“Widespread, though not unanimous, support persists for the view that justification refers to an acquittal at the Last Judgment that is pronounced proleptically at the time of faith in Christ. Such an understanding cannot be sustained if at the Last Judgment God recompenses each one’s eternal destiny according to behavior” (p. 176). It is VanLandingham’s thesis that Paul correlates the final judgment solely with behavior. This conclusion corresponds exactly to Catholic doctrine, PROVIDED we add that it is behavior wrought in grace that avails. VanLandingham is conceptually weak on the relation between grace and works, as Alan Mitchel of Georgetown noted a while ago and as I pointed out above.
Notwithstanding, his point that the final judgment is based on works, on “love” as Catholics believe, and his anchoring this in Paul himself, is a service to the scholarly discussion of Paul. For this reason, his work is must reading for the Pauline scholar (as writes Bruce Shields).
Finally, I would note that a significant line of expression in VanLandingham indicates the contrary of Pelagianism. He does observe that the gift of the Spirit and the remission of sins past are necessary for one to stand just. He frequently speaks of the Spirit as the one who “catalyzes the obedience necessary” (VL, p. 232). Thus, I believe that he simply is poorly trained as a theologian, though he does exhibit some skill in working with biblical and extrabiblical texts. VL’s reading of Rom 6 is splendid, solidly critiquing Fitzmeyer as well as traditional Reformation readings (see VL, pp. 232-36). We can say the same of his treatment of Rom 8 (esp. v. 4). He contends, in short, that the purpose of God’s work in Christ was that the law might be fulfilled in those who are justified. That the passive here (in order that the just requirement of the law might be fulfilled in us) is not simply the divine passive, as though it meant the exclusion of human free will by which law is fulfilled (for it is not God who fulfills, but God who gives the law for creatures, and note that Paul continues “who walk not according to the flesh but according to the Spirig”), VL demonstrates by what follows in vv. 6ff. For it is those who set their minds on the flesh that do not and cannot fulfill God’s law, but these are opposed to those who set their minds on the Spirit.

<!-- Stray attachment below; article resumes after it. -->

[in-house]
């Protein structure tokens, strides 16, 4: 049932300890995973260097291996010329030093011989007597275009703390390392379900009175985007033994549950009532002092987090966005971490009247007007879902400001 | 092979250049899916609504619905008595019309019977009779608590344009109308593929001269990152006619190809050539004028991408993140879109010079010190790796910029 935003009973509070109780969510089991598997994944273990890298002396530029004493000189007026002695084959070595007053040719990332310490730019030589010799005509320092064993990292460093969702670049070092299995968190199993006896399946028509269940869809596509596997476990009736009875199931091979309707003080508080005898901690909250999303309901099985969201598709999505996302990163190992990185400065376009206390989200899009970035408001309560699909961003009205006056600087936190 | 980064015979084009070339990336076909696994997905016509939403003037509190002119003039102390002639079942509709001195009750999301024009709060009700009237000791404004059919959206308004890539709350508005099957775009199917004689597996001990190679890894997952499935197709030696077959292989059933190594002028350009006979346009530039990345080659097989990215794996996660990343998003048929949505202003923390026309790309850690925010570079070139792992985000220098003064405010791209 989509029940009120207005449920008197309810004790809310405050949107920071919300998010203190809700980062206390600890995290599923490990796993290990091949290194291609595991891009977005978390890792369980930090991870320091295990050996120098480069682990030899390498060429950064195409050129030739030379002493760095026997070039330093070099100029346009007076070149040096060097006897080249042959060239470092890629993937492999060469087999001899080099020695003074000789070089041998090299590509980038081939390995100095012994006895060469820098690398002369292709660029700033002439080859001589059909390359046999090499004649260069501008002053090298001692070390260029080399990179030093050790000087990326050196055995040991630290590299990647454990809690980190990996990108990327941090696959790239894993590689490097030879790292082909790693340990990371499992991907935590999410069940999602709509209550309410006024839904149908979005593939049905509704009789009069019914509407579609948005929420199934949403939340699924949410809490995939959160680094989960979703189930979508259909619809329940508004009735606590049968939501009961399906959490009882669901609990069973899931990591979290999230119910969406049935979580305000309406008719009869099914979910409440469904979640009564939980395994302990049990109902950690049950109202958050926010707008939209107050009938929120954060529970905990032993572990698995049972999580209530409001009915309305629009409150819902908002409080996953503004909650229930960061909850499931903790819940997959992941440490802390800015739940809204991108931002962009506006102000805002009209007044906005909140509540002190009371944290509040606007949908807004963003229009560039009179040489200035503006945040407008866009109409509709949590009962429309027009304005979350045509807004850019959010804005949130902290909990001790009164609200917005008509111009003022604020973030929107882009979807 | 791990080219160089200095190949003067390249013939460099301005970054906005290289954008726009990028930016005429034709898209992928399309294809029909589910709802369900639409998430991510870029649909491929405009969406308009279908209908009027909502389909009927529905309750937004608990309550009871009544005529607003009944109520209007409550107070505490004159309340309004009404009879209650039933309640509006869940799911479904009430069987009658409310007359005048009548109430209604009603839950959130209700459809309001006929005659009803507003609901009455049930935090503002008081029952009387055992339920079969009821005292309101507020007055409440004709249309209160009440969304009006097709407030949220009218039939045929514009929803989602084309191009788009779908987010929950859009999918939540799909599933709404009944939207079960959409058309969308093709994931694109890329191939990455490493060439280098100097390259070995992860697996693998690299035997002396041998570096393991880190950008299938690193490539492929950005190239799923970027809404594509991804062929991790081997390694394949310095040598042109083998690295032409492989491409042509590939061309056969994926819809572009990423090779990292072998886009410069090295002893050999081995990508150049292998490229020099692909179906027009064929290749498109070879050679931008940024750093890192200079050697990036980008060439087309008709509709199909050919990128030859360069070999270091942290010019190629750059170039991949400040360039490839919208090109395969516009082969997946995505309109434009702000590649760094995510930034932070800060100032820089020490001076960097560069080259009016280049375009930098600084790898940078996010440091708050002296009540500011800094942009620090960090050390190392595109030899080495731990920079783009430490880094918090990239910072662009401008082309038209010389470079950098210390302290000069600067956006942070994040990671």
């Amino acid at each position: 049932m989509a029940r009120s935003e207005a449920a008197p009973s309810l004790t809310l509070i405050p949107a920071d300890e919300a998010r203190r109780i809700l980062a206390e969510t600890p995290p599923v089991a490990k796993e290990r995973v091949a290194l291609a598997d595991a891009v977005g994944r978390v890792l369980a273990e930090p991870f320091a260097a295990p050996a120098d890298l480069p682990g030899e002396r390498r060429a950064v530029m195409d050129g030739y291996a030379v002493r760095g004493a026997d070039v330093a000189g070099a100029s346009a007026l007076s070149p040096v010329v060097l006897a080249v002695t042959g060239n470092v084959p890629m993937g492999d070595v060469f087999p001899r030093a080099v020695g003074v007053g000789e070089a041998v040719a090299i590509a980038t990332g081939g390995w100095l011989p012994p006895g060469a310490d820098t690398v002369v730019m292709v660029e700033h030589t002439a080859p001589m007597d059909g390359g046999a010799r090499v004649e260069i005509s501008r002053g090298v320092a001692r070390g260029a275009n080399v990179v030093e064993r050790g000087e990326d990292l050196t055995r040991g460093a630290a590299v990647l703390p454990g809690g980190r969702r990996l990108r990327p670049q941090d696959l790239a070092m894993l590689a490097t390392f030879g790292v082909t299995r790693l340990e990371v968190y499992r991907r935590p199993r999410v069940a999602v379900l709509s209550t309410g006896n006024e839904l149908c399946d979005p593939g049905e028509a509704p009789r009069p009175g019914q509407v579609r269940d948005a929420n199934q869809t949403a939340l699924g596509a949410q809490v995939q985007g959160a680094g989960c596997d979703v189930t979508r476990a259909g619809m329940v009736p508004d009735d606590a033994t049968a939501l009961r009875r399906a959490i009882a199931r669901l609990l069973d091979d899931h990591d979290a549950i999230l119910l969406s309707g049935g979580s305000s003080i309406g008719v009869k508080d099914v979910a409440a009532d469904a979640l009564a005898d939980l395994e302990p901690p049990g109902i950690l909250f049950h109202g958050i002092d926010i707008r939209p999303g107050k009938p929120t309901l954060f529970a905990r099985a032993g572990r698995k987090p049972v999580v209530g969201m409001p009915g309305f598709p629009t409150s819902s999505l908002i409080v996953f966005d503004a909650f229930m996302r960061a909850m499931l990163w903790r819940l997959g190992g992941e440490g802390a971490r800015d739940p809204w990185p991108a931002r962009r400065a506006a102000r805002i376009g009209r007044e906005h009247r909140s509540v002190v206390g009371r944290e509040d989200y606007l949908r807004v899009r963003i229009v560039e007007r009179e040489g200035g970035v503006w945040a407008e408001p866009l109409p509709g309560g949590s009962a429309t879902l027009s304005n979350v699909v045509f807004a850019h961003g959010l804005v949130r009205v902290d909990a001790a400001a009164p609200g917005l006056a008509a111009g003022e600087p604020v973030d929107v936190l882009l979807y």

I would like to cite the closing passage from VL’s book: “At the time of faith, a person who has been “made righteous” is forgiven of past sins (which then become a dead issue), cleansed from the guilt and impurity of sin, freed from the human propensity to sin, and then given the ability to obey. The Last Judgment will then determine whether a person, as an act of the will, has followed through with these benefits of Christ’s death. If so, eternal life will be the reward; if not, damnation” (VL, 335).
This statement, although it might benefit from trained theological precision (actual grace; habitual grace) could not be more in harmony with Catholic doctrine.